Managing Market Structure Risk: Flash Back
The US equity national market system’s stability is tied as much to market structure (number of venues, types of market participants, etc.) as it is to market infrastructure (trading system coding, connectivity, etc.). In a market comprised of many interconnected components, the benefits of automation are diminished without effective risk controls and can lead to unintended malfunctions. While there is no golden solution for our complex equity market structure, there is always room for improvement. In this paper, TABB Group pinpoints 13 areas for action.
In the five years since the Flash Crash, the industry has implemented a number of market structure changes to prevent cascading market disruptions, but there is still more to do. The report recaps the most significant system disruptions and summarizes the series of regulatory and industry actions taken since then.
Some market participants would contend that many of these changes have been developed and implemented in isolation and have not been fully integrated into the risk management policies and procedures at firms active in the marketplace. Others would state that some of the solutions have deviated from the original intentions. While industry regulators and participants have put in place some effective safeguards, there remain a number of gaps.
Many of these gaps can be addressed through uniformity across safeguard rules (e.g., reference price calculations) and exchange functionalities (e.g., risk monitoring and detection), while other gaps would benefit from consolidation and integration of existing tools (e.g., DTCC consolidated limit monitor and exchange kill switches). In order for the uniformity and consolidation to be feasible, however, there needs to be further reconciliation and mapping of market participant IDs and trade and clearing files across all venues. Furthermore, none of these measures would be optimized without regular industry-wide testing and established communication protocols enabling market participants to strengthen operational muscle memory of disaster recovery procedures across asset classes.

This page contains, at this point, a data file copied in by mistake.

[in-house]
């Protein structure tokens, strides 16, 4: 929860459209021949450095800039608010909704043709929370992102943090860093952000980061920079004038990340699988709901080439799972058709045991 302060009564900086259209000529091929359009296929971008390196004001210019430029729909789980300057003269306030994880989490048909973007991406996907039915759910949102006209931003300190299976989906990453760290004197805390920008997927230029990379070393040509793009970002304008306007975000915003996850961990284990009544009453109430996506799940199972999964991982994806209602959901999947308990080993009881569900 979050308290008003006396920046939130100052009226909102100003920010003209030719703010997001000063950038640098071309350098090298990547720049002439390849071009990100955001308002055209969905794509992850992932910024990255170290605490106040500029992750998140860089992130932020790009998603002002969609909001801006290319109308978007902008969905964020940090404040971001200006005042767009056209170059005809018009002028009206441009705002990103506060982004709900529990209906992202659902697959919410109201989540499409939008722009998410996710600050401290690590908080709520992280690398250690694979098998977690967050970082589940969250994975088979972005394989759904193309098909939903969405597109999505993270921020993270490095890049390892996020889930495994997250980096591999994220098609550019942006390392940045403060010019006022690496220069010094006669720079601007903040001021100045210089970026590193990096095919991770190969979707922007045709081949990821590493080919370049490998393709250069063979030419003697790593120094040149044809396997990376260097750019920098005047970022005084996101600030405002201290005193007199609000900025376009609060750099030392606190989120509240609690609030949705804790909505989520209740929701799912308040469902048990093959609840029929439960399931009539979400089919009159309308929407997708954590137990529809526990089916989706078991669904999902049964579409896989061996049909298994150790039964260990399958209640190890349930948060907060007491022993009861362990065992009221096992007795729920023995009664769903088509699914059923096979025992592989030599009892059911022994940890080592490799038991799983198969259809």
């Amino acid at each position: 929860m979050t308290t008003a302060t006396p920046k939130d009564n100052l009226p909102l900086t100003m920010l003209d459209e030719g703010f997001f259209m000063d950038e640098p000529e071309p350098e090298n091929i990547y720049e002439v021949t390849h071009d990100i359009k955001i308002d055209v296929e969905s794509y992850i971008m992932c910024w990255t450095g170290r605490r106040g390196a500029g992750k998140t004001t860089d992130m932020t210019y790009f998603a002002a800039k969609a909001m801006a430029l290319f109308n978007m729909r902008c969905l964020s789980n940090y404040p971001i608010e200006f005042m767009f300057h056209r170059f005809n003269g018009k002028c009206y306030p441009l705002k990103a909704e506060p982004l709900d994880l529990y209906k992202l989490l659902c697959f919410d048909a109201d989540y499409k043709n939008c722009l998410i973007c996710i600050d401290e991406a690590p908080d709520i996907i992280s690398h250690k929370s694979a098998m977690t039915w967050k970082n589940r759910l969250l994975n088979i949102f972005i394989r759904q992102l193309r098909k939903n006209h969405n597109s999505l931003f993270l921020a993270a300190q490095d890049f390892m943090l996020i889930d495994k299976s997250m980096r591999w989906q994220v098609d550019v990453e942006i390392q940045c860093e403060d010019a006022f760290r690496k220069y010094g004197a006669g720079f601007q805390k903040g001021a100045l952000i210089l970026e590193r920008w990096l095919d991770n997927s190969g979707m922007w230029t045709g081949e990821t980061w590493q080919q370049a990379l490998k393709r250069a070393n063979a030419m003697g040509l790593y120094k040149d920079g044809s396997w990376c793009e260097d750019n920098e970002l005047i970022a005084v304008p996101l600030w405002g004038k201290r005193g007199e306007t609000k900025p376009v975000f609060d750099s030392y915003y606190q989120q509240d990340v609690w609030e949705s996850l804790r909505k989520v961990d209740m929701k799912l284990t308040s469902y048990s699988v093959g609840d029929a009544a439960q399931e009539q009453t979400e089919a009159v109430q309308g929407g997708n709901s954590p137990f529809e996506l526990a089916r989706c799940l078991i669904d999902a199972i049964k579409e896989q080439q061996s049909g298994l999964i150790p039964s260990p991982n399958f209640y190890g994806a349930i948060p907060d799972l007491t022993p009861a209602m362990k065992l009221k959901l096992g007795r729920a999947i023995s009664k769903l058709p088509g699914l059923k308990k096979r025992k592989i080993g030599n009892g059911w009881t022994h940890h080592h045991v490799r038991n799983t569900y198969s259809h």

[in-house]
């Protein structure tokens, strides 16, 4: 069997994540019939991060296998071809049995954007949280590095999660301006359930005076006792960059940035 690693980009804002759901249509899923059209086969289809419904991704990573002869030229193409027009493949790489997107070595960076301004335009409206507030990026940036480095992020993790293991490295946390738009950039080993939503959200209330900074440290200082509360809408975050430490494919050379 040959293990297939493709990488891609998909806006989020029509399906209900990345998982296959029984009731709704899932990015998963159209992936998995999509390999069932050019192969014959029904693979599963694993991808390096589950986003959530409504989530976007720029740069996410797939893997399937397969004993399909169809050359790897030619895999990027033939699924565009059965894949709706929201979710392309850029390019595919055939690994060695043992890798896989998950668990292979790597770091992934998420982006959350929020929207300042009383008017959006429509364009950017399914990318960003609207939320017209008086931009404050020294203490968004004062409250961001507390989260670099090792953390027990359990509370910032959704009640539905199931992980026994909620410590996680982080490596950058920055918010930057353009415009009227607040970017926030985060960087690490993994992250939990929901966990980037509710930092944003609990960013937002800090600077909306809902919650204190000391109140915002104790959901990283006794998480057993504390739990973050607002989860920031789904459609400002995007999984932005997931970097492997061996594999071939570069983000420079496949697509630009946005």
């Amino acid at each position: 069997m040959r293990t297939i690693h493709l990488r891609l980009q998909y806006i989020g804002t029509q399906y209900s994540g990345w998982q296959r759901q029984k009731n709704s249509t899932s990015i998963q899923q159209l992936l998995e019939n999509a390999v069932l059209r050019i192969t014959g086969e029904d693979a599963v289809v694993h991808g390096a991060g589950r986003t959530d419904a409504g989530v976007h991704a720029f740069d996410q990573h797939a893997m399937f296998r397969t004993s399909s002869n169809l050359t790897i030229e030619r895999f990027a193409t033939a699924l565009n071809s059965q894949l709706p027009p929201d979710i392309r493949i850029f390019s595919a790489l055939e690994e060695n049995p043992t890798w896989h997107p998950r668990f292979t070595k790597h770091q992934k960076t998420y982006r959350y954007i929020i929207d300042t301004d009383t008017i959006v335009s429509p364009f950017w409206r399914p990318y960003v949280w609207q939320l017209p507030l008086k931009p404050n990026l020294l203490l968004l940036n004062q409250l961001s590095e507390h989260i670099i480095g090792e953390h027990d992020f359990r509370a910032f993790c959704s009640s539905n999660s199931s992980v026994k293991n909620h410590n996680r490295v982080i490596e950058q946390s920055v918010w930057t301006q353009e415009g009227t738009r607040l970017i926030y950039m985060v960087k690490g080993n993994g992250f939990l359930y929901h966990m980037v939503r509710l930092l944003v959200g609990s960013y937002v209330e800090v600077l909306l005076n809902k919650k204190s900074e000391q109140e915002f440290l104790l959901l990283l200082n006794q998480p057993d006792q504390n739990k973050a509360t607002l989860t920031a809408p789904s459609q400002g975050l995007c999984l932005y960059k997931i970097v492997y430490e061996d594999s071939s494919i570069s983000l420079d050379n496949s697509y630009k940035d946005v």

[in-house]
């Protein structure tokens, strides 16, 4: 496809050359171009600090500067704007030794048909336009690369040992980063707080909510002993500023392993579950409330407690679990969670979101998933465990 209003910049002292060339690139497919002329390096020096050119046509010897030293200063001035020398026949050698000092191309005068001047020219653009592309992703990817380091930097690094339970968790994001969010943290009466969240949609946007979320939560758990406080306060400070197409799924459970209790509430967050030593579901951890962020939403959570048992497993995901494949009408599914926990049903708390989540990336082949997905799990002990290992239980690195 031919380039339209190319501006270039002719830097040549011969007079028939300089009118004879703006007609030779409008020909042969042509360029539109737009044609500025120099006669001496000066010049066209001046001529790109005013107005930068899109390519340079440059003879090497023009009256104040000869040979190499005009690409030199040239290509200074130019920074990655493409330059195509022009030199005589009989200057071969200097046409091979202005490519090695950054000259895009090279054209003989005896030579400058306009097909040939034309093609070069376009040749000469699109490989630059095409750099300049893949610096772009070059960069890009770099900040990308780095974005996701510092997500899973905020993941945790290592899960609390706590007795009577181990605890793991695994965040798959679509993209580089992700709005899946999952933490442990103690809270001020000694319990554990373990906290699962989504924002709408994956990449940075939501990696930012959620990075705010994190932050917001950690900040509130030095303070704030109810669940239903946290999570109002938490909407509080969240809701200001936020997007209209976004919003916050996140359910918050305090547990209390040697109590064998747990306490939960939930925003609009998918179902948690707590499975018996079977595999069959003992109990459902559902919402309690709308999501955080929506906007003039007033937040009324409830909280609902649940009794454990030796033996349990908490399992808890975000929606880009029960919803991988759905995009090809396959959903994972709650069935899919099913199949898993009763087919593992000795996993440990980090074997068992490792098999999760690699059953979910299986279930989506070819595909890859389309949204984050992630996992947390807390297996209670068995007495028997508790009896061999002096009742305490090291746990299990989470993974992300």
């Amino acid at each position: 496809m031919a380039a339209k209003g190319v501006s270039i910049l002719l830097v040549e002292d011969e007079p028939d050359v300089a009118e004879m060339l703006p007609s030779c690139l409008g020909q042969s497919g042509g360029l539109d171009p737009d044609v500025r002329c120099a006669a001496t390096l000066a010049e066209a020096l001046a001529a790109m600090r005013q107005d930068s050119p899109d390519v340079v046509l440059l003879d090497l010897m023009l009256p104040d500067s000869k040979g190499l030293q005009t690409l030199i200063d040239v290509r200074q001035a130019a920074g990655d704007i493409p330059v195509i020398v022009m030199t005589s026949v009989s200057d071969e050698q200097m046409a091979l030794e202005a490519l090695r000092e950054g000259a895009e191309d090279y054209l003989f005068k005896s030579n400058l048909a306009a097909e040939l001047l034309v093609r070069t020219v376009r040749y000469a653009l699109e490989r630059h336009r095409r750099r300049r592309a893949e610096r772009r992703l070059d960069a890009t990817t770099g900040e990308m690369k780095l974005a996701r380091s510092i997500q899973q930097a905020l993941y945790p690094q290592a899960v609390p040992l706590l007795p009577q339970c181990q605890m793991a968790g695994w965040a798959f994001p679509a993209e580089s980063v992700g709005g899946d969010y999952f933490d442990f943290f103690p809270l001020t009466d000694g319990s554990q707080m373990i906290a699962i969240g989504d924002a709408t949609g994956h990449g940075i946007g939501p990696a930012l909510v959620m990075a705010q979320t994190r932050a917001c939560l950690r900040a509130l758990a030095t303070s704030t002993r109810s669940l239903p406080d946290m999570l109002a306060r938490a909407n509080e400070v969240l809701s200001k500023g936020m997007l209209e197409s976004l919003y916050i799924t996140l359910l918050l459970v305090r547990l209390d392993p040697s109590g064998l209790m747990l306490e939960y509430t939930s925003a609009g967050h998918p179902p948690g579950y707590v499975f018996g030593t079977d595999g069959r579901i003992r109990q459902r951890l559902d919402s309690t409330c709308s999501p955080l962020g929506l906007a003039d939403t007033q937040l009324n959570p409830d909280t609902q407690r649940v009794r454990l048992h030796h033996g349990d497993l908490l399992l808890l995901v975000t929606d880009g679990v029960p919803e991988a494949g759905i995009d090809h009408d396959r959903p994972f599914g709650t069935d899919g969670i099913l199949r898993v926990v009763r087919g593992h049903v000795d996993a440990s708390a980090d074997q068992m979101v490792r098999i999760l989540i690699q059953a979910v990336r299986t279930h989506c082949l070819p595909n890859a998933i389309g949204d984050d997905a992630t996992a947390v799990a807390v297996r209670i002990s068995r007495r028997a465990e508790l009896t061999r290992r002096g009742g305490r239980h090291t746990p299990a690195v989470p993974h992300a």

To be sure, existing solutions are not perfect. There is room for improvement in the current risk prevention measures across asset classes for both executing and clearing firms. However, market participants shouldn’t let perfect get in the way of good and instead should promote industry discussions to drive new and improved risk control mechanisms. The fact of the matter is that bad things are going to happen; it is how participants respond that becomes important.